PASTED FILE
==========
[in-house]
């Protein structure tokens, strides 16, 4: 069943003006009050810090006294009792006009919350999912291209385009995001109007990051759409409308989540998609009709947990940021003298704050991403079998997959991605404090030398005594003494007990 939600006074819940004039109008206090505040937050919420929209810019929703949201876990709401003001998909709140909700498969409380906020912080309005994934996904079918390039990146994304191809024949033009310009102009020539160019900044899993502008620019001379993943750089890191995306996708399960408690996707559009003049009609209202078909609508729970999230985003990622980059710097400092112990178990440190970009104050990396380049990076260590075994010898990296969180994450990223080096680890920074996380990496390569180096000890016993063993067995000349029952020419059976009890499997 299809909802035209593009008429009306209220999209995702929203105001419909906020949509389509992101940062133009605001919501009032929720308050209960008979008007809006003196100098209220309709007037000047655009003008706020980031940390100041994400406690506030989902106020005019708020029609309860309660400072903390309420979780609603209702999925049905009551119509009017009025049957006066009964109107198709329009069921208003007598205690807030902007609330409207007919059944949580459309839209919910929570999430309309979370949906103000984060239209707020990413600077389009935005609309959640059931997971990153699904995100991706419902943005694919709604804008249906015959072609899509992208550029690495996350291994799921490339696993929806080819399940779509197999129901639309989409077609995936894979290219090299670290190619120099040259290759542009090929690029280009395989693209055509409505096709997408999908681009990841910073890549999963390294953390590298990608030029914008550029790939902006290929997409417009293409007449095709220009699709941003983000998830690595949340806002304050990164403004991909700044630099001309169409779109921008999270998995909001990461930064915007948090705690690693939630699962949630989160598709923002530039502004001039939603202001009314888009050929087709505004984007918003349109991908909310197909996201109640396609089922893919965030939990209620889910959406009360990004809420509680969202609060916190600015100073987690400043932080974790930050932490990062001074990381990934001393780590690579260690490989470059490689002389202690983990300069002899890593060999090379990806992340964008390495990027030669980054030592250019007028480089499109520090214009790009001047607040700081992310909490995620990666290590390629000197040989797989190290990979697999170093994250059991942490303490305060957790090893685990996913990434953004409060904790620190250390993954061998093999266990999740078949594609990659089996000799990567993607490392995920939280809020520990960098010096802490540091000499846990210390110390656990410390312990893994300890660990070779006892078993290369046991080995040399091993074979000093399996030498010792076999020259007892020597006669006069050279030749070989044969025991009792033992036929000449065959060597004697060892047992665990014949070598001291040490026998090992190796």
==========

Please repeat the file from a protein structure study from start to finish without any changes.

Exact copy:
[in-house]
């Protein structure tokens, strides 16, 4: 069943003006009050810090006294009792006009919350999912291209385009995001109007990051759409409308989540998609009709947990940021003298704050991403079998997959991605404090030398005594003494007990 939600006074819940004039109008206090505040937050919420929209810019929703949201876990709401003001998909709140909700498969409380906020912080309005994934996904079918390039990146994304191809024949033009310009102009020539160019900044899993502008620019001379993943750089890191995306996708399960408690996707559009003049009609209202078909609508729970999230985003990622980059710097400092112990178990440190970009104050990396380049990076260590075994010898990296969180994450990223080096680890920074996380990496390569180096000890016993063993067995000349029952020419059976009890499997 299809909802035209593009008429009306209220999209995702929203105001419909906020949509389509992101940062133009605001919501009032929720308050209960008979008007809006003196100098209220309709007037000047655009003008706020980031940390100041994400406690506030989902106020005019708020029609309860309660400072903390309420979780609603209702999925049905009551119509009017009025049957006066009964109107198709329009069921208003007598205690807030902007609330409207007919059944949580459309839209919910929570999430309309979370949906103000984060239209707020990413600077389009935005609309959640059931997971990153699904995100991706419902943005694919709604804008249906015959072609899509992208550029690495996350291994799921490339696993929806080819399940779509197999129901639309989409077609995936894979290219090299670290190619120099040259290759542009090929690029280009395989693209055509409505096709997408999908681009990841910073890549999963390294953390590298990608030029914008550029790939902006290929997409417009293409007449095709220009699709941003983000998830690595949340806002304050990164403004991909700044630099001309169409779109921008999270998995909001990461930064915007948090705690690693939630699962949630989160598709923002530039502004001039939603202001009314888009050929087709505004984007918003349109991908909310197909996201109640396609089922893919965030939990209620889910959406009360990004809420509680969202609060916190600015100073987690400043932080974790930050932490990062001074990381990934001393780590690579260690490989470059490689002389202690983990300069002899890593060999090379990806992340964008390495990027030669980054030592250019007028480089499109520090214009790009001047607040700081992310909490995620990666290590390629000197040989797989190290990979697999170093994250059991942490303490305060957790090893685990996913990434953004409060904790620190250390993954061998093999266990999740078949594609990659089996000799990567993607490392995920939280809020520990960098010096802490540091000499846990210390110390656990410390312990893994300890660990070779006892078993290369046991080995040399091993074979000093399996030498010792076999020259007892020597006669006069050279030749070989044969025991009792033992036929000449065959060597004697060892047992665990014949070598001291040490026998090992190796």